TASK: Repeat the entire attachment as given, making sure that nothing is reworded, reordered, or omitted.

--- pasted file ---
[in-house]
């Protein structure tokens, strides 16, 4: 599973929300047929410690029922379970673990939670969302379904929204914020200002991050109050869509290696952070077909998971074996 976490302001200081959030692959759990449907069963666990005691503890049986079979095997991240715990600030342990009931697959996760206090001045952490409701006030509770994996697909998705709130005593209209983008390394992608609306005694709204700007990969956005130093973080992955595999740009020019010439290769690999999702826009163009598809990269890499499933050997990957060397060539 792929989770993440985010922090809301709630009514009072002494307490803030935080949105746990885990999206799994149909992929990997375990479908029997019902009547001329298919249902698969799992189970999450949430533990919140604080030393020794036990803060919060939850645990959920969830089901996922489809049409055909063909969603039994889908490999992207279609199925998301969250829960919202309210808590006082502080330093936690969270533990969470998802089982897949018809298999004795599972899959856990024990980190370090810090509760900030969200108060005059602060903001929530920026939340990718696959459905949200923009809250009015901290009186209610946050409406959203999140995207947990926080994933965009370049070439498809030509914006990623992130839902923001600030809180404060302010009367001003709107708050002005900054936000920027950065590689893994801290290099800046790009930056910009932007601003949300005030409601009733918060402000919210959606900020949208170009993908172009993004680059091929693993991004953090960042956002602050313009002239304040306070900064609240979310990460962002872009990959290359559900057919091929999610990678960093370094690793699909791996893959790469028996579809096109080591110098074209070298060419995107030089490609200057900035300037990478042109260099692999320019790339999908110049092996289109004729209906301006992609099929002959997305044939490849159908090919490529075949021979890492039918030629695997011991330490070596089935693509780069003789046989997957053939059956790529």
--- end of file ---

[in-house]
């Protein structure tokens, strides 16, 4: 599973929300047929410690029922379970673990939670969302379904929204914020200002991050109050869509290696952070077909998971074996 976490302001200081959030692959759990449907069963666990005691503890049986079979095997991240715990600030342990009931697959996760206090001045952490409701006030509770994996697909998705709130005593209209983008390394992608609306005694709204700007990969956005130093973080992955595999740009020019010439290769690999999702826009163009598809990269890499499933050997990957060397060539 792929989770993440985010922090809301709630009514009072002494307490803030935080949105746990885990999206799994149909992929990997375990479908029997019902009547001329298919249902698969799992189970999450949430533990919140604080030393020794036990803060919060939850645990959920969830089901996922489809049409055909063909969603039994889908490999992207279609199925998301969250829960919202309210808590006082502080330093936690969270533990969470998802089982897949018809298999004795599972899959856990024990980190370090810090509760900030969200108060005059602060903001929530920026939340990718696959459905949200923009809250009015901290009186209610946050409406959203999140995207947990926080994933965009370049070439498809030509914006990623992130839902923001600030809180404060302010009367001003709107708050002005900054936000920027950065590689893994801290290099800046790009930056910009932007601003949300005030409601009733918060402000919210959606900020949208170009993908172009993004680059091929693993991004953090960042956002602050313009002239304040306070900064609240979310990460962002872009990959290359559900057919091929999610990678960093370094690793699909791996893959790469028996579809096109080591110098074209070298060419995107030089490609200057900035300037990478042109260099692999320019790339999908110049092996289109004729209906301006992609099929002959997305044939490849159908090919490529075949021979890492039918030629695997011991330490070596089935693509780069003789046989997957053939059956790529």